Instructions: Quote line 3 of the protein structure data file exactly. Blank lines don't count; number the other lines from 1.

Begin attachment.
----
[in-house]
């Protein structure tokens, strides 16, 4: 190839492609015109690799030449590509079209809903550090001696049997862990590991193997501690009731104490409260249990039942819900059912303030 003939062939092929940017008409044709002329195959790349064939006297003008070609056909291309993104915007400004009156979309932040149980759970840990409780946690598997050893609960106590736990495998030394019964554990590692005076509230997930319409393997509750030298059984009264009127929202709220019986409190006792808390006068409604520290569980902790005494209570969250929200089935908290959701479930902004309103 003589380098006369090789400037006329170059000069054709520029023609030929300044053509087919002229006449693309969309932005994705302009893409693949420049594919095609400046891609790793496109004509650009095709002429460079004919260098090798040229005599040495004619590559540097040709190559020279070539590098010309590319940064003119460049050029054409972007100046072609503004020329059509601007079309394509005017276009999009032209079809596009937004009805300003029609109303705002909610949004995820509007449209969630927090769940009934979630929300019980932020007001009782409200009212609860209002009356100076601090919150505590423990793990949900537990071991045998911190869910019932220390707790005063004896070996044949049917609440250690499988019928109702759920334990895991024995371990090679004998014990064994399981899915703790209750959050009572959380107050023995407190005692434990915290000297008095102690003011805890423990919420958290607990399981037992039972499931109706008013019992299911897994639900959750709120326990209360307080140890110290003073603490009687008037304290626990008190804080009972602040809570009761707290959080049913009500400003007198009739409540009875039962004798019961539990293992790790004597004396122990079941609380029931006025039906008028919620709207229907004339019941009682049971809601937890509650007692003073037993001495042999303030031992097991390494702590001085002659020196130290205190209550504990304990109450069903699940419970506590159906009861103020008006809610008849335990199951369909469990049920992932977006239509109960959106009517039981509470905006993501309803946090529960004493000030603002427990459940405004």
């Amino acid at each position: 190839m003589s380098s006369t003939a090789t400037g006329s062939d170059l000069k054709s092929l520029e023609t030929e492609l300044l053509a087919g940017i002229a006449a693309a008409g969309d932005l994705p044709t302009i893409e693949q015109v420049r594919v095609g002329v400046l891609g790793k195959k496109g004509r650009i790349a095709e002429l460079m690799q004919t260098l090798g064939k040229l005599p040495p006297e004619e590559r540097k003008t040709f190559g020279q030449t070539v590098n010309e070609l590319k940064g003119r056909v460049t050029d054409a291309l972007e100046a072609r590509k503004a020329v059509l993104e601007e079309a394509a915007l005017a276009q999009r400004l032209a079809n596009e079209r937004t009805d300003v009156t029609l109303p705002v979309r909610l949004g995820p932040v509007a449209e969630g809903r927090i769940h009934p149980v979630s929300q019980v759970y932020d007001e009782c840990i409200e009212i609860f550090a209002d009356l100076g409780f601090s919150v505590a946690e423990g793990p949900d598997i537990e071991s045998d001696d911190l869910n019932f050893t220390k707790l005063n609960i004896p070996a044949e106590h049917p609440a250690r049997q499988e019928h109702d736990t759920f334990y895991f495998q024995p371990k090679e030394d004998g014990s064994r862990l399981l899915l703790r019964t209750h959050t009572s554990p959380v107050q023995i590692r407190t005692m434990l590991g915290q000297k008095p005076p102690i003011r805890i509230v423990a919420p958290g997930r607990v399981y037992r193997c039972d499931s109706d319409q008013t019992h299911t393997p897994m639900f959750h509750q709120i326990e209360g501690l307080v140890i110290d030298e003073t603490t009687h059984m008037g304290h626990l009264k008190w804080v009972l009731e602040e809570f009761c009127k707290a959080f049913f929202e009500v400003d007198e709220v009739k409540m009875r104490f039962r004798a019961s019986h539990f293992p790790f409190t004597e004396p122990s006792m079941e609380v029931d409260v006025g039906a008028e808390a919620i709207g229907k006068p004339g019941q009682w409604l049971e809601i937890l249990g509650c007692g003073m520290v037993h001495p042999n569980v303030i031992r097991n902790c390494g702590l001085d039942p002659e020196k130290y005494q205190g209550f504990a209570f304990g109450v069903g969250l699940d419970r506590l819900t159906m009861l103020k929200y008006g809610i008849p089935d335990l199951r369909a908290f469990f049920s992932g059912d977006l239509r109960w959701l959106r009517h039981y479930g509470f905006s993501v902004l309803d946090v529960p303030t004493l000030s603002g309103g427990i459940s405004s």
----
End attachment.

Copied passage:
């Amino acid at each position: 190839m003589s380098s006369t003939a090789t400037g006329s062939d170059l000069k054709s092929l520029e023609t030929e492609l300044l053509a087919g940017i002229a006449a693309a008409g969309d932005l994705p044709t302009i893409e693949q015109v420049r594919v095609g002329v400046l891609g790793k195959k496109g004509r650009i790349a095709e002429l460079m690799q004919t260098l090798g064939k040229l005599p040495p006297e004619e590559r540097k003008t040709f190559g020279q030449t070539v590098n010309e070609l590319k940064g003119r056909v460049t050029d054409a291309l972007e100046a072609r590509k503004a020329v059509l993104e601007e079309a394509a915007l005017a276009q999009r400004l032209a079809n596009e079209r937004t009805d300003v009156t029609l109303p705002v979309r909610l949004g995820p932040v509007a449209e969630g809903r927090i769940h009934p149980v979630s929300q019980v759970y932020d007001e009782c840990i409200e009212i609860f550090a209002d009356l100076g409780f601090s919150v505590a946690e423990g793990p949900d598997i537990e071991s045998d001696d911190l869910n019932f050893t220390k707790l005063n609960i004896p070996a044949e106590h049917p609440a250690r049997q499988e019928h109702d736990t759920f334990y895991f495998q024995p371990k090679e030394d004998g014990s064994r862990l399981l899915l703790r019964t209750h959050t009572s554990p959380v107050q023995i590692r407190t005692m434990l590991g915290q000297k008095p005076p102690i003011r805890i509230v423990a919420p958290g997930r607990v399981y037992r193997c039972d499931s109706d319409q008013t019992h299911t393997p897994m639900f959750h509750q709120i326990e209360g501690l307080v140890i110290d030298e003073t603490t009687h059984m008037g304290h626990l009264k008190w804080v009972l009731e602040e809570f009761c009127k707290a959080f049913f929202e009500v400003d007198e709220v009739k409540m009875r104490f039962r004798a019961s019986h539990f293992p790790f409190t004597e004396p122990s006792m079941e609380v029931d409260v006025g039906a008028e808390a919620i709207g229907k006068p004339g019941q009682w409604l049971e809601i937890l249990g509650c007692g003073m520290v037993h001495p042999n569980v303030i031992r097991n902790c390494g702590l001085d039942p002659e020196k130290y005494q205190g209550f504990a209570f304990g109450v069903g969250l699940d419970r506590l819900t159906m009861l103020k929200y008006g809610i008849p089935d335990l199951r369909a908290f469990f049920s992932g059912d977006l239509r109960w959701l959106r009517h039981y479930g509470f905006s993501v902004l309803d946090v529960p303030t004493l000030s603002g309103g427990i459940s405004s």